Cybersecurity officers and cyber-crime investigators might have different goals, but that shouldn’t stop them from cooperating with one another, a high-powered panel of law enforcers told an audience at the 2016 RSA conference in San Francisco.
“We’re talking with the computer-security research community to understand their concerns better,” said John Lynch, Chief of the Computer Crime and Intellectual Property Section at the U.S. Department of Justice “In our prosecution and electronic evidence work, we’re not trying to stifle legitimate security research.”
Lynch and his co-presenters extolled the benefits of building trust and understanding between law enforcement and security officers, to facilitate greater information sharing.
“People think about law enforcement as going out and putting handcuffs on people and arresting them,” said William Noonan Deputy Special Agent In Charge, CID, U.S. Secret Service. “But a lot of what we do is about building relationships before the crime. Prevention and information sharing have been big topics of discussion for us in the last couple of years.”
Keith Mularski, Supervisory Special Agent at the FBI concurred.
“Our investigations over the past five years, would never have been able to be done without private collaboration,” he said “We want to get those guys in jail and make them pay, but we can also think about what we can do to prevent those schemes. We really have to work together with industry to look at vulnerabilities we can address.”
The panelists described some of the strides they’re making in finding ways to share threat information without compromising the privacy of affected companies. Noonan, for instance, talked about how the Secret Service shared information about a malware attack at a small company in upstate New York, without identifying the company itself.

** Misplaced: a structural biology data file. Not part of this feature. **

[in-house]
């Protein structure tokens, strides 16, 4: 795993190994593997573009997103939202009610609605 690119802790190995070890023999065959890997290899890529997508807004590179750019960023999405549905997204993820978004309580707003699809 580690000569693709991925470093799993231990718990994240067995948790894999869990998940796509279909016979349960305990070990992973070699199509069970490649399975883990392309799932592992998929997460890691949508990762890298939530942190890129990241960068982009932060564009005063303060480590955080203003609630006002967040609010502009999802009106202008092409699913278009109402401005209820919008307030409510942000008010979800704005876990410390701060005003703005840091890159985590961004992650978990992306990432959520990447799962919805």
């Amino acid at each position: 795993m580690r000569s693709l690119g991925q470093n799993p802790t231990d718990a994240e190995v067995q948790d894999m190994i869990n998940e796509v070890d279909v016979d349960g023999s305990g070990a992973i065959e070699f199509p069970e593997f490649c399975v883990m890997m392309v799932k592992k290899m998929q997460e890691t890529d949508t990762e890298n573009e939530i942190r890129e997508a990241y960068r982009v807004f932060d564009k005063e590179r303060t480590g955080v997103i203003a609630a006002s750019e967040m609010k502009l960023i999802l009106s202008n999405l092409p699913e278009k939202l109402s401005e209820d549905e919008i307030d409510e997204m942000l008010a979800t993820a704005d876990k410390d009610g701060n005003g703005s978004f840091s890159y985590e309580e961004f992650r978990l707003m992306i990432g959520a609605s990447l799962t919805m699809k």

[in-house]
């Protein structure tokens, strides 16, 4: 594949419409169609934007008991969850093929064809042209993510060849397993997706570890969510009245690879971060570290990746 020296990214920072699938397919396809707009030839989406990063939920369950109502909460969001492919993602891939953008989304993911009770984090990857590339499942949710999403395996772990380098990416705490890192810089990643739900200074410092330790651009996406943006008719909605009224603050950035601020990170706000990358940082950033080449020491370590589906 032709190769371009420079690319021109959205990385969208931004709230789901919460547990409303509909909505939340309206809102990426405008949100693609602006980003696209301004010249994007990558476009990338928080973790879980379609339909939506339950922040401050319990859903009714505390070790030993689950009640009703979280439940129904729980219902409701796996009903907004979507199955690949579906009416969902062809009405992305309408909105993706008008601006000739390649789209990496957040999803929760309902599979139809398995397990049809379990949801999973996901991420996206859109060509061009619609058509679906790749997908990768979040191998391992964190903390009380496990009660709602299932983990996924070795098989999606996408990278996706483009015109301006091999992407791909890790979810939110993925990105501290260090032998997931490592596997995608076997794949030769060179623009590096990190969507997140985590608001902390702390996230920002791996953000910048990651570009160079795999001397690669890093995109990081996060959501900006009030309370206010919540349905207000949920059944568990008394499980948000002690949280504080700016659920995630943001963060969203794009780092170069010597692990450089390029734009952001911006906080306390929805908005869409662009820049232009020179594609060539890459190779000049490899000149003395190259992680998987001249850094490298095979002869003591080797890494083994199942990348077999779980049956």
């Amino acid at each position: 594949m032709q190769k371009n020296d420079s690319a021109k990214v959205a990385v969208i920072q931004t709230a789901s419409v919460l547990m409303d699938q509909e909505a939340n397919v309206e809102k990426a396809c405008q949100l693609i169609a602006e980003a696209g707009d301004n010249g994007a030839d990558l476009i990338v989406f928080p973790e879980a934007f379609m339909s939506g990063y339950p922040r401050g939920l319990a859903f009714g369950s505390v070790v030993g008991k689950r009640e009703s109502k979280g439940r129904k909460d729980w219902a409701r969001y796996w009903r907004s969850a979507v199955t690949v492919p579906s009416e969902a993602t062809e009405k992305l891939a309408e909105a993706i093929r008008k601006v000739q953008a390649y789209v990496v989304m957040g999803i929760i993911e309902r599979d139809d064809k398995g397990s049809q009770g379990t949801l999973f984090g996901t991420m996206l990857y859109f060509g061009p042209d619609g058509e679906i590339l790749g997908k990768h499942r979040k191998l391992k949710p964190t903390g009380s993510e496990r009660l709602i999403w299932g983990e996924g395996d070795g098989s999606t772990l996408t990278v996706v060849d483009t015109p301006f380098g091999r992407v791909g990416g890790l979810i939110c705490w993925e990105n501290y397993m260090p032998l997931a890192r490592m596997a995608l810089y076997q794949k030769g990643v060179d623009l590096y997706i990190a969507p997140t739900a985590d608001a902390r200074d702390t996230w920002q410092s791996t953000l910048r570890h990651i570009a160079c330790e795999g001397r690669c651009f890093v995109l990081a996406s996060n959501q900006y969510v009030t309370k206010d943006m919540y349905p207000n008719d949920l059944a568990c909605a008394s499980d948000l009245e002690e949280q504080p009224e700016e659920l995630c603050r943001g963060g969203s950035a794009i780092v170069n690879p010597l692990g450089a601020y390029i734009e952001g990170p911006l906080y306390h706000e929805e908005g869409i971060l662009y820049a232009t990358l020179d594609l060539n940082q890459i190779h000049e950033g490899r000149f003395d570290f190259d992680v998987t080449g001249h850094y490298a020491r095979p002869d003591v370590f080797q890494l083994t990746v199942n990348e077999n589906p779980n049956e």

As a result other companies, including UPS, could react more quickly and effectively when they experienced similar attacks.
Information sharing can also go beyond technological insights.
“When we debrief people, we’re finding out more about their motivations,” Noonan said. “Data breaches are important – perpetrators will take the easy, low-hanging fruit with the information they’re getting. But the reason for a denial of service attack or an intrusion is often also to lower the stocks so the perpetrators can short them.”
Understanding the goals of would-be criminals can help companies react in ways that minimize potential damage, he said.
Mularski described some of the institutions that have been set up specifically to facilitate better sharing between companies and law enforcement.
“In Pittsburg, we have in the National Cyber-Forensics and Training Alliance,” he said. “It’s a neutral setting that allows industry, academia and law enforcement to tackle the problems together. I know there are many other groups other like that.”
Alliances like these indicate that law enforcement and the cybersecurity community are making progress toward finding common ground.